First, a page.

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Pay Attention to the Background

A challenge that many photographers have with close-up and macro work is that they get really excited seeing something up close in ways that they have never seen before—and they completely forget about the background. This is a natural response. We have to force ourselves to go beyond that cool subject and see the whole photo, which includes that background.

The background can make your subject look great—or terrible. Backgrounds can help your subject to stand out by providing contrast; they can be darker or lighter, or distinctly out of focus.

When backgrounds are the same tonality or color as the subject, your subject can blend in and get lost in the photo. A really strong contrast in sharpness between subject and background can help, as seen in Figure 11. Shoot with more of a telephoto or a wider f-stop (such as f/2.8 or f/4), and find an angle to your subject that puts the background farther away.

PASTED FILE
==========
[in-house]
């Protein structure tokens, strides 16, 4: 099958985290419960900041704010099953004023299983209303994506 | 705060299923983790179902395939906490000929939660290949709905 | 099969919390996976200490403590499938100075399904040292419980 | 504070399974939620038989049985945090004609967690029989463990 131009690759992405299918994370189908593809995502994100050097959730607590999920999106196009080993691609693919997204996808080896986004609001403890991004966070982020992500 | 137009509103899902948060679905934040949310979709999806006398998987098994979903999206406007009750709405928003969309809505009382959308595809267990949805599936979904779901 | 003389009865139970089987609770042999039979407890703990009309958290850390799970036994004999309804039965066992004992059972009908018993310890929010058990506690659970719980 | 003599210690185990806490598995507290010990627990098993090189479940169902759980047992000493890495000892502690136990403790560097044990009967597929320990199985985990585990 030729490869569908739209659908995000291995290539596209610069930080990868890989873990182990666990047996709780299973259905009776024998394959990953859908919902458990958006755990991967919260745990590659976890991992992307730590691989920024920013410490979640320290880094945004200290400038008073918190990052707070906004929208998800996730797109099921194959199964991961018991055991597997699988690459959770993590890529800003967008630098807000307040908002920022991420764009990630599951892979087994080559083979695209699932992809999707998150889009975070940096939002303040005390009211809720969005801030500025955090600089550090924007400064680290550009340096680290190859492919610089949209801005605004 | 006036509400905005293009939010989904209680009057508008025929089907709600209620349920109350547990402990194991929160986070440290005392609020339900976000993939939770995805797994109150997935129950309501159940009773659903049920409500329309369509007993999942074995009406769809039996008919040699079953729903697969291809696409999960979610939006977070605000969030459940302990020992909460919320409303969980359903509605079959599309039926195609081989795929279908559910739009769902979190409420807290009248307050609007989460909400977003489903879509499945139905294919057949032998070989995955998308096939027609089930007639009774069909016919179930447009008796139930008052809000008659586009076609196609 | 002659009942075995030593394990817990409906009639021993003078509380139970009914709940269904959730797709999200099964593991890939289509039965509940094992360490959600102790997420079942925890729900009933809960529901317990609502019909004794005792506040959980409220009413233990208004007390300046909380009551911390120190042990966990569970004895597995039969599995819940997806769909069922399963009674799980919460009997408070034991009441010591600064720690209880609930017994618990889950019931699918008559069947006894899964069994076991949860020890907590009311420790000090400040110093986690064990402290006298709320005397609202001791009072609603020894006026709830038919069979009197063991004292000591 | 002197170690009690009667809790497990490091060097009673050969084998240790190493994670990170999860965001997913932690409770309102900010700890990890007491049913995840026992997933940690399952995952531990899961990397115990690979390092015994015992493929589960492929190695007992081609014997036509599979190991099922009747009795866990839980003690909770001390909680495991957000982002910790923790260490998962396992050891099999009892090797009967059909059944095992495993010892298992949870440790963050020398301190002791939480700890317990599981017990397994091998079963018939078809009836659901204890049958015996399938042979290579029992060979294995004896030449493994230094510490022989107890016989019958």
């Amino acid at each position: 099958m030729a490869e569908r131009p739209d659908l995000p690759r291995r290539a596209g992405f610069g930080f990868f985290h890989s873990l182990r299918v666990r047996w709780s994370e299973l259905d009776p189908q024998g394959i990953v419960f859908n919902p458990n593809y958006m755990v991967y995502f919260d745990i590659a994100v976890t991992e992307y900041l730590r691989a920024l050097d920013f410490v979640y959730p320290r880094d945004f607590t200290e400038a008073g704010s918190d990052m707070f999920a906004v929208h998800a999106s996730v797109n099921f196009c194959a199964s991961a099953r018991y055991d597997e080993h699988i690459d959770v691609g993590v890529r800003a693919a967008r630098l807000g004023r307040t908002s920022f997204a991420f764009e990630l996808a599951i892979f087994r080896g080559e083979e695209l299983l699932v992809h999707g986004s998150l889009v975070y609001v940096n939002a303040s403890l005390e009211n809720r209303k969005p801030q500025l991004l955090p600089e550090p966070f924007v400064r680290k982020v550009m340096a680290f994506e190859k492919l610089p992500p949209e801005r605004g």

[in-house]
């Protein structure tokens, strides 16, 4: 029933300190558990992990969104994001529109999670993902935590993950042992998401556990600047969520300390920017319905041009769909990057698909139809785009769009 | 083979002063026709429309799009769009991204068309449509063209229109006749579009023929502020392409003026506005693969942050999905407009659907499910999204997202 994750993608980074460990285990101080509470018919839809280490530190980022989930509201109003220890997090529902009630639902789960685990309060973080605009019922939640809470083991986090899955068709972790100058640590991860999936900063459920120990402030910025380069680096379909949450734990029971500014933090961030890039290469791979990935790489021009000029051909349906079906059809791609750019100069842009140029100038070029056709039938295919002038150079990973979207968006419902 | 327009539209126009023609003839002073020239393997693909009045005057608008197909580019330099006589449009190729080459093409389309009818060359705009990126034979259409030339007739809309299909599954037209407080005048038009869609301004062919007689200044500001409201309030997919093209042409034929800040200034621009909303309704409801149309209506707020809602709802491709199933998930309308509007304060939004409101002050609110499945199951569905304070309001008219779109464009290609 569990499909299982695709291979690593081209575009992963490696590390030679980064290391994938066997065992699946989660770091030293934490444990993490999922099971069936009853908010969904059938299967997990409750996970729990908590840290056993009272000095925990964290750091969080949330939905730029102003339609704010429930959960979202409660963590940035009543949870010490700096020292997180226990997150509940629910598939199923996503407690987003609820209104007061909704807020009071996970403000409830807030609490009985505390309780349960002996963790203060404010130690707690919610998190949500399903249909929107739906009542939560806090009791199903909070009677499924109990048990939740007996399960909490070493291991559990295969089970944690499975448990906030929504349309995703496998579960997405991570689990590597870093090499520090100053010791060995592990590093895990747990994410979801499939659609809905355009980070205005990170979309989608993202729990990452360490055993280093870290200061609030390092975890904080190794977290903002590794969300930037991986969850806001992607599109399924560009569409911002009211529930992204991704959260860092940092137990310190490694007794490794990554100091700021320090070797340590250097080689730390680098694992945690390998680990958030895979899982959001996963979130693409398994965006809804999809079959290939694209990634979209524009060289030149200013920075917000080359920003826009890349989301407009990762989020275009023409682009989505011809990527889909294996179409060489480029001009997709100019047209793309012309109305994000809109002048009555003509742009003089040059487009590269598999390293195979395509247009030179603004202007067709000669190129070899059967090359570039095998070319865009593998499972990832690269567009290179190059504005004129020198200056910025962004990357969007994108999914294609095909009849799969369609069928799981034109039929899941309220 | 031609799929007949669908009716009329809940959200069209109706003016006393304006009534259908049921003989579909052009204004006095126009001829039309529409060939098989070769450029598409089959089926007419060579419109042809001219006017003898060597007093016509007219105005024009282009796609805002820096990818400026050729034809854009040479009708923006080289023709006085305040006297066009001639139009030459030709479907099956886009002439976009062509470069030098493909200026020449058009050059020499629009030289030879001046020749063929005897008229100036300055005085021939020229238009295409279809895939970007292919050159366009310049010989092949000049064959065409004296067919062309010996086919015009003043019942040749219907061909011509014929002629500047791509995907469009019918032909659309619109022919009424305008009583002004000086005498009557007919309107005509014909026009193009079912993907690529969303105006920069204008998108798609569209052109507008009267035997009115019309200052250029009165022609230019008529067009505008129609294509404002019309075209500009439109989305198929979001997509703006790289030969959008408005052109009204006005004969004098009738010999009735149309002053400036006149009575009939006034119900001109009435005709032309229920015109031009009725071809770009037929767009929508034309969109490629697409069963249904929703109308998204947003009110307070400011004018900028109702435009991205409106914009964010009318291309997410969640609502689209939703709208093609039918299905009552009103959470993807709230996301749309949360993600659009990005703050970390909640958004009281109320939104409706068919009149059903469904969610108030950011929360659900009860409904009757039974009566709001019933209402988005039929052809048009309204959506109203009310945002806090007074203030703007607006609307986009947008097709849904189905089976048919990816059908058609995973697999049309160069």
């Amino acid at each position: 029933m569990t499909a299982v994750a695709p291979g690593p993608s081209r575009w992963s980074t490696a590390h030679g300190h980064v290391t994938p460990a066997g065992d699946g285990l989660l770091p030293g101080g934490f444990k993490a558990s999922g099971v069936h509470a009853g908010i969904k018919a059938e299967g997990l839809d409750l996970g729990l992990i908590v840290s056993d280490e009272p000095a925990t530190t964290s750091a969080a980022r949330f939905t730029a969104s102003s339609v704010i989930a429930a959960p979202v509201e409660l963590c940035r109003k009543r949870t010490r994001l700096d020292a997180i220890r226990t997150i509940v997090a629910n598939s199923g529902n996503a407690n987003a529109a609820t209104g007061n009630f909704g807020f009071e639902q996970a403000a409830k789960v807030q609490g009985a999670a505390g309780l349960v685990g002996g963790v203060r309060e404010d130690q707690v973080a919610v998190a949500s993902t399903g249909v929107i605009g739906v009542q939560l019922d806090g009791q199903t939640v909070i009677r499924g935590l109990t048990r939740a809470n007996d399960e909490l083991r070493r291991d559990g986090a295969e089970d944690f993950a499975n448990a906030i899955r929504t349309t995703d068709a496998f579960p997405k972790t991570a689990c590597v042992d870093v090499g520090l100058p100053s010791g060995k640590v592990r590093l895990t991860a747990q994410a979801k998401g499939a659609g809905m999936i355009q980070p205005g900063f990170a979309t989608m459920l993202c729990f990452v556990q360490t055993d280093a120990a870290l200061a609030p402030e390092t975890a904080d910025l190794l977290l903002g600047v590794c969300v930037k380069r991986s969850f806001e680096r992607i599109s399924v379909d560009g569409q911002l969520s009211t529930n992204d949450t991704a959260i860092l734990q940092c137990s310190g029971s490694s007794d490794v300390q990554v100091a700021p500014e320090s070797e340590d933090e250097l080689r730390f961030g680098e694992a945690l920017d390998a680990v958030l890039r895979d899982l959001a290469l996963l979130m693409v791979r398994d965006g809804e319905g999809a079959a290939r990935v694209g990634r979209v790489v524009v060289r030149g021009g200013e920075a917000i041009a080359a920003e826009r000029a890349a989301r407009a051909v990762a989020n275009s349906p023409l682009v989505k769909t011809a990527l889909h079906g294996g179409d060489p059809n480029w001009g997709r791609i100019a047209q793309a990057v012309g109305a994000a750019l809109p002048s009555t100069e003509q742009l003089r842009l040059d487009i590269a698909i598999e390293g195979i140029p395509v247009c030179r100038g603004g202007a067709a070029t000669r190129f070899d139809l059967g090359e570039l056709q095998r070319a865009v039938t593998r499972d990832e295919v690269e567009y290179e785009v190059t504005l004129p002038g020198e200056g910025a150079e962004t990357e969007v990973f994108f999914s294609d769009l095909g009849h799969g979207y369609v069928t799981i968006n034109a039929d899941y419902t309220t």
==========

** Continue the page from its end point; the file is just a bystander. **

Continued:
Figure 11

Figure 11 Sneezeweed, very shallow depth of field.

A big problem in backgrounds is distracting elements there that fight for attention with your subject, such as inappropriately sharp objects sticking into the side of the image. Often, the background is distracting because, even though it is out of focus, it is sharp enough to be recognizable and therefore attract the viewer's eye.

Spots of light and other bright or colorful areas in the background, sharp or not, can be distracting. Bright areas, especially those that contrast in brightness with other things around them, will always attract the viewer's eye away from the subject.

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